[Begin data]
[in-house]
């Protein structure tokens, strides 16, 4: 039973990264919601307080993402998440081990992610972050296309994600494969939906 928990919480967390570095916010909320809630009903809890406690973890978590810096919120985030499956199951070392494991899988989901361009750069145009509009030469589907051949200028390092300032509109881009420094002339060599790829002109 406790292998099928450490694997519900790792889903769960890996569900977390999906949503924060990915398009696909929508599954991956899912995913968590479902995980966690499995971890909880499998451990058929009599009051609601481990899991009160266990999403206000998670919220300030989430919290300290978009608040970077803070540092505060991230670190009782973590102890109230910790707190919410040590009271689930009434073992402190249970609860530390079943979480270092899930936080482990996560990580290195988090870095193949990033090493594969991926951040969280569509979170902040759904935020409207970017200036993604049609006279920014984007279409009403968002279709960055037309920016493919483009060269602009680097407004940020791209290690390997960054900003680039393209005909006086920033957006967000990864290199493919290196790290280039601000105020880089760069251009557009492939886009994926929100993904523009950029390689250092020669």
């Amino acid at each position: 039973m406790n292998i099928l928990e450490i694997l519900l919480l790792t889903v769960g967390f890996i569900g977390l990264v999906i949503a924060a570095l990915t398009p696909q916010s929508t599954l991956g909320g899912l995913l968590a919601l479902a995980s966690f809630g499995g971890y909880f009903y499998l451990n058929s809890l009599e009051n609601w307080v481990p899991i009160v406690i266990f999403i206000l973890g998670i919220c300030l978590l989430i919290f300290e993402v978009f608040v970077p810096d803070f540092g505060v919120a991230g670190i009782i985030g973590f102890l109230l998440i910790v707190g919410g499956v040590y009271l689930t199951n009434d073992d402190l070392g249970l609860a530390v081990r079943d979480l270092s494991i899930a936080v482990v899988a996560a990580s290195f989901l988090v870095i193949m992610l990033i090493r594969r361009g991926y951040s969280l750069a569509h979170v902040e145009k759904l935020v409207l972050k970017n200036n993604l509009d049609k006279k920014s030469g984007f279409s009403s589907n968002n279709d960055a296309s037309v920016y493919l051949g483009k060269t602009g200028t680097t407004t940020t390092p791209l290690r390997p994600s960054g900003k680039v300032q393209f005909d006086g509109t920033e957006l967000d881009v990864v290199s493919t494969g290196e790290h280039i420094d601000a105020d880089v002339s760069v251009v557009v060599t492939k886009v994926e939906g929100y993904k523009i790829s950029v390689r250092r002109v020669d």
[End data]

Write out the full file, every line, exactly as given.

[in-house]
């Protein structure tokens, strides 16, 4: 039973990264919601307080993402998440081990992610972050296309994600494969939906 928990919480967390570095916010909320809630009903809890406690973890978590810096919120985030499956199951070392494991899988989901361009750069145009509009030469589907051949200028390092300032509109881009420094002339060599790829002109 406790292998099928450490694997519900790792889903769960890996569900977390999906949503924060990915398009696909929508599954991956899912995913968590479902995980966690499995971890909880499998451990058929009599009051609601481990899991009160266990999403206000998670919220300030989430919290300290978009608040970077803070540092505060991230670190009782973590102890109230910790707190919410040590009271689930009434073992402190249970609860530390079943979480270092899930936080482990996560990580290195988090870095193949990033090493594969991926951040969280569509979170902040759904935020409207970017200036993604049609006279920014984007279409009403968002279709960055037309920016493919483009060269602009680097407004940020791209290690390997960054900003680039393209005909006086920033957006967000990864290199493919290196790290280039601000105020880089760069251009557009492939886009994926929100993904523009950029390689250092020669």
């Amino acid at each position: 039973m406790n292998i099928l928990e450490i694997l519900l919480l790792t889903v769960g967390f890996i569900g977390l990264v999906i949503a924060a570095l990915t398009p696909q916010s929508t599954l991956g909320g899912l995913l968590a919601l479902a995980s966690f809630g499995g971890y909880f009903y499998l451990n058929s809890l009599e009051n609601w307080v481990p899991i009160v406690i266990f999403i206000l973890g998670i919220c300030l978590l989430i919290f300290e993402v978009f608040v970077p810096d803070f540092g505060v919120a991230g670190i009782i985030g973590f102890l109230l998440i910790v707190g919410g499956v040590y009271l689930t199951n009434d073992d402190l070392g249970l609860a530390v081990r079943d979480l270092s494991i899930a936080v482990v899988a996560a990580s290195f989901l988090v870095i193949m992610l990033i090493r594969r361009g991926y951040s969280l750069a569509h979170v902040e145009k759904l935020v409207l972050k970017n200036n993604l509009d049609k006279k920014s030469g984007f279409s009403s589907n968002n279709d960055a296309s037309v920016y493919l051949g483009k060269t602009g200028t680097t407004t940020t390092p791209l290690r390997p994600s960054g900003k680039v300032q393209f005909d006086g509109t920033e957006l967000d881009v990864v290199s493919t494969g290196e790290h280039i420094d601000a105020d880089v002339s760069v251009v557009v060599t492939k886009v994926e939906g929100y993904k523009i790829s950029v390689r250092r002109v020669d």